PEYTON, Colo. – “The hatred I see today bothers me – it bothers a lot of people,” said James Wade, while unveiling a school project Sept. 11.
Wade, 17, a 12th grader known for his creativity at Patriot Learning Center in Peyton, Colo., had led the school’s ninth through 12th grade social studies students’ three-day civil rights project that combined ideas, materials and artworks.
During the 12th anniversary of the 9/11 attacks, they unveiled to their school a pictorial tribute to the 50th anniversary of Martin Luther King Jr.’s iconic “I Have a Dream” speech.
Hung in a hallway, a large, bell-shaped pressboard contains the collage of student works, each representing excerpts from King’s speech. A cutout of the word “freedom” is situated as the bell’s clapper. Continue reading
PEYTON, Colo. – “You have a choice to be bitter, or get better,” said Rai Henniger, speaking Aug. 9 to a group of high school students in Peyton, Colo.
While Henniger was setting up a fireworks display May 12, 2007, at Security Service Field in Colorado Springs, he says it was negligence that led to a powerful explosion. Someone had ignored a critical safety precaution.
The blast threw him 15 feet, leaving him with a 1 percent chance of survival. Continue reading
PEYTON, Colo. – Displaying nametags and smiles Aug. 7, a group of students in Colorado Springs greeted teens arriving from almost 6,000 miles away.
As 17 students representing five junior high schools in Fujiyoshida, Japan, entered Skyview Middle School in Falcon School District 49, nearly 20 eighth graders welcomed them. Many attempted cordial Japanese greetings, as several of their guests snapped photos.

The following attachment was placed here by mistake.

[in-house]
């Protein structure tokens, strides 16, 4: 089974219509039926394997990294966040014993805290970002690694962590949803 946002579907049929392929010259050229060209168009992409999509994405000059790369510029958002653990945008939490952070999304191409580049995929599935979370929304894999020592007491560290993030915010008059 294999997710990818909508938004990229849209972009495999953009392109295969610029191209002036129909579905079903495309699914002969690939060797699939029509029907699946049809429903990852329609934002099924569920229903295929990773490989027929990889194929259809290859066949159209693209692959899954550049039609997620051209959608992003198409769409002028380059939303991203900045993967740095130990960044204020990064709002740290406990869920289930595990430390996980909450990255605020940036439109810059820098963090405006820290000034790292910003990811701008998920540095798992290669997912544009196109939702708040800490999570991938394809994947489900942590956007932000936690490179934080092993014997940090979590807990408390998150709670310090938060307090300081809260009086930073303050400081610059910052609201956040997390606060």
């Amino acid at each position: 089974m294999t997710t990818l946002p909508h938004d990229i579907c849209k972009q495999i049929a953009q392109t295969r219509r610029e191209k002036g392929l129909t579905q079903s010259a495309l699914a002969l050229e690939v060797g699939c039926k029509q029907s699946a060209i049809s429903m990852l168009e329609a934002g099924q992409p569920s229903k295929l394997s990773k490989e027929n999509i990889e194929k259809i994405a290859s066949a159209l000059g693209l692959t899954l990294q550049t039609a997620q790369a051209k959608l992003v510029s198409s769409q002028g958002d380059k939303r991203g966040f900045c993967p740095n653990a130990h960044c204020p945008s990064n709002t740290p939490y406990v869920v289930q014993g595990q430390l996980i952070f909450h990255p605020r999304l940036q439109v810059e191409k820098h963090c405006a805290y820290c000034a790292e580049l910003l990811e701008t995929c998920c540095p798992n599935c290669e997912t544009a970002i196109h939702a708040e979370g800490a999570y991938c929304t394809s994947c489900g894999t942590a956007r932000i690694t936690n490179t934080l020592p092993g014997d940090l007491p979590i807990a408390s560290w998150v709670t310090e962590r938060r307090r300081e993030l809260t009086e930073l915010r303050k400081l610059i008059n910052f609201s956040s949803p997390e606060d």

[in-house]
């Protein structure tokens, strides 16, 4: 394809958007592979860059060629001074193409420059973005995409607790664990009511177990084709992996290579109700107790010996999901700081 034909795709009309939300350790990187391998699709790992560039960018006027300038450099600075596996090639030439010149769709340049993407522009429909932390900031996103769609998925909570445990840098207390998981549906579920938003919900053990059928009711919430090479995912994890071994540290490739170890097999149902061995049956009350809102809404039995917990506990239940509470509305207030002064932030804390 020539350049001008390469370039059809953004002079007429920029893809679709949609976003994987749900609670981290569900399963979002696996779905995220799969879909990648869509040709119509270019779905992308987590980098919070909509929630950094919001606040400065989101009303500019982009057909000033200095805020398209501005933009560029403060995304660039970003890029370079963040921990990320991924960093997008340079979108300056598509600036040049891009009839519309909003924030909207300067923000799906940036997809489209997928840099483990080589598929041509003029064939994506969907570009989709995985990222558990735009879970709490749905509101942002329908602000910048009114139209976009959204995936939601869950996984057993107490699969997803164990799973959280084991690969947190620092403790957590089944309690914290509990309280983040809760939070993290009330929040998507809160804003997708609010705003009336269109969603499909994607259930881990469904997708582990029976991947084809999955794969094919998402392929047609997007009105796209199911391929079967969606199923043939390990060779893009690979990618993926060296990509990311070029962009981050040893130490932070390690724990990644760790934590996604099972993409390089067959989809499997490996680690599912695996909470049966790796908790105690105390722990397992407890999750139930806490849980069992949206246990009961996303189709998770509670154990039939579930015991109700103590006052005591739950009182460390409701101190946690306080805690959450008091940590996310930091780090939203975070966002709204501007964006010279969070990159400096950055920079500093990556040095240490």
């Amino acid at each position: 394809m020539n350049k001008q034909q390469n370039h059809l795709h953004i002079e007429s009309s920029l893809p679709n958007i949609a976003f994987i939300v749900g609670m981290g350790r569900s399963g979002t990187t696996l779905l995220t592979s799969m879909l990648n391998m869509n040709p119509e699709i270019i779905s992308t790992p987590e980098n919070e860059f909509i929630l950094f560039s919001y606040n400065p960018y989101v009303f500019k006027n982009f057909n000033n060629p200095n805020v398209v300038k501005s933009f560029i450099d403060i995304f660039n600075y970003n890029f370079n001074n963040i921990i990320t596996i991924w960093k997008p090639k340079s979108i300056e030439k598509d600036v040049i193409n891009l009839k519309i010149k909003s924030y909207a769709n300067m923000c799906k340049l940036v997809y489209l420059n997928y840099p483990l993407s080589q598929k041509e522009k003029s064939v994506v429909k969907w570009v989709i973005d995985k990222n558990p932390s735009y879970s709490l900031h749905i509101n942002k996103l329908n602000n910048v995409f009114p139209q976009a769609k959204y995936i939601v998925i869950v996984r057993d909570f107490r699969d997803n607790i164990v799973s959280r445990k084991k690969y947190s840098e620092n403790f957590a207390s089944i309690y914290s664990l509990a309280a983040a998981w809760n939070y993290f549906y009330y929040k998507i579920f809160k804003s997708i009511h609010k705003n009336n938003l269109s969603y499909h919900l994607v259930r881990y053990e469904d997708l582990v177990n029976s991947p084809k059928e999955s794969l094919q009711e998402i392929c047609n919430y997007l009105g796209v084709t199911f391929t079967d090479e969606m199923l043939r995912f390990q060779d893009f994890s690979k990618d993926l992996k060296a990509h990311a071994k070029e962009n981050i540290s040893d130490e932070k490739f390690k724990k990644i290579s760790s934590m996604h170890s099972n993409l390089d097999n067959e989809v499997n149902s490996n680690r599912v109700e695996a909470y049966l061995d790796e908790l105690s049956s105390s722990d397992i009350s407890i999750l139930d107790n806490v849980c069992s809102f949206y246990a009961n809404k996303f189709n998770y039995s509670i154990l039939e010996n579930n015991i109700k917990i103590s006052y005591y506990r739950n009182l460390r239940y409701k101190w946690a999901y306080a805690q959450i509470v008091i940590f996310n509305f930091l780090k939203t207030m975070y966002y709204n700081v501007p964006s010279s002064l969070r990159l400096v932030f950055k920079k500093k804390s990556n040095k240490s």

“We wanted our students to have an international experience,” said social studies teacher Gary Heaston, who coordinated the event for the eighth graders at Skyview Middle School. Continue reading
Through innovation, creative people attempt to solve unmet consumer needs. Design thinking is the process of reviewing user experiences with products and services, uncovering implicit gaps causing frustration, and then pointing toward new approaches (Kaufman & Sternberg, 2010, pp. 161-162). In reviewing trends in emerging media, I applied the seven steps in creative problem solving: assess a situation, explore a vision, formulate challenges, explore ideas, formulate solutions, explore acceptance and formulate a plan (Puccio, Mance, & Murdock, 2010, p. 71). Social media’s history and evolution covers a relatively brief period in human existence, but it’s a couple of decades that witnessed massive developments in consumer technologies. It’s time for innovators to reflect on how it might better serve society.
Every day, we create 2.5 quintillion bytes of data. Ninety percent of the world’s data was created within the last couple of years (2013). In the year 2000, we stored roughly 800,000 petabytes, or 0.8 zettabytes (Zikopoulos, Eaton, Deroos, Deutsch, & Lapis, 2011, p. 5). Researchers expect our storage to reach 35 zettabytes by 2020. Simple morning routines are filling storage devices in tons of ways. Data is created when you turn off your smartphone’s alarm, enter an expressway toll road, buy a cup of coffee and access a secure building. Much of the produced information is rarely analyzed, if at all. Continue reading